Photo: Australian National Botanic Gardens


The flowers of Eucalyptus dives produce an aroma to attract pollinators.Domain: Eukarya.  Organisms whose cells contain a true nucleus and membrane-bound organelles.

Kingdom: Plantae. Plants.                                                               

Subkingdom: Tracheobionta.  Vascular plants. 

Superdivision: Spermatophyta.  Seed plants.

Division/Phylum: Magnoliophyta/Anthophyta.  Angiosperms, or flowering plants.

Class: Magnoliopsida.  Dicotyledons, or plants whose seedlings have two seed leaves. 

Order: Myrtales.  Plants whose wood is characterized by more than one layer of phloem tissue around the xylem, along with phloem tissue within the xylem layers, which is uncommon in most angiosperms.  See also the pomegranate, classified under the family Punicaceae within this order.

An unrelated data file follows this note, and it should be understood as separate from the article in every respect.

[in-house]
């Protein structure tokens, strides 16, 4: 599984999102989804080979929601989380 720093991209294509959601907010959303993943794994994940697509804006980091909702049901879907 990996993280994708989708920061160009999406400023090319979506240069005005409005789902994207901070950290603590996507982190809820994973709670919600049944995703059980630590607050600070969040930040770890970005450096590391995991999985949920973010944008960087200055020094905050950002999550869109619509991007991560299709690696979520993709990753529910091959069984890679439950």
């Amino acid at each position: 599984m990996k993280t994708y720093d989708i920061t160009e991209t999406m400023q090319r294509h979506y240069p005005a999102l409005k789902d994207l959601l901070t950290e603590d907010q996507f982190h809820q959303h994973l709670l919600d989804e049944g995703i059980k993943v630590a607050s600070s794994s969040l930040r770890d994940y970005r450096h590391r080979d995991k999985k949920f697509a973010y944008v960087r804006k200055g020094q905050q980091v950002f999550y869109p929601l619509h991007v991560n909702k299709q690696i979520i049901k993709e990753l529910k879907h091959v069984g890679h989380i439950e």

Photo: HM Rawson

Family: Myrtaceae.  Myrtle family, composed of 131 genera of woody species native to either Australia or tropical America that also possess oil glands.  The guavas are also in this family.

Genus: Eucalyptus L’Herit.  Evergreen plants of diverse sizes native to East Malaysia and Australia. For a description of the Broad-Leaf Peppermint's specific range, go to Habitat.

Species: Eucalyptus dives Schauer.  Broad-leaf peppermint gum.

 The genus name “Eucalyptus” means “well-covered,” and the specific epithet “dives” translates to mean “rich.”  This species was first named by the botanist Johannes Conrad Schauer (1813-1848).

Photo: Arjo Vanderjagt, Groningen, The Netherlands.  This photo was taken in Western Australia; read also about the Western Australian Christmas tree that also grows in this area.

Figure 1: Phylogenetic tree for Eucalyptus dives from Order to Species level.  Evidence for these classifications is derived from a variety of sources.


Figure 2: Phylogenetic tree for Myrtales from Kingdom to Order level, showing several other orders also within the Subclass Rosidae.  Take a look at the salmonberry, medical marijuana, American raspberry, and almond plants, from the Order Rosales.  Evidence is based on fossil records and other sources.

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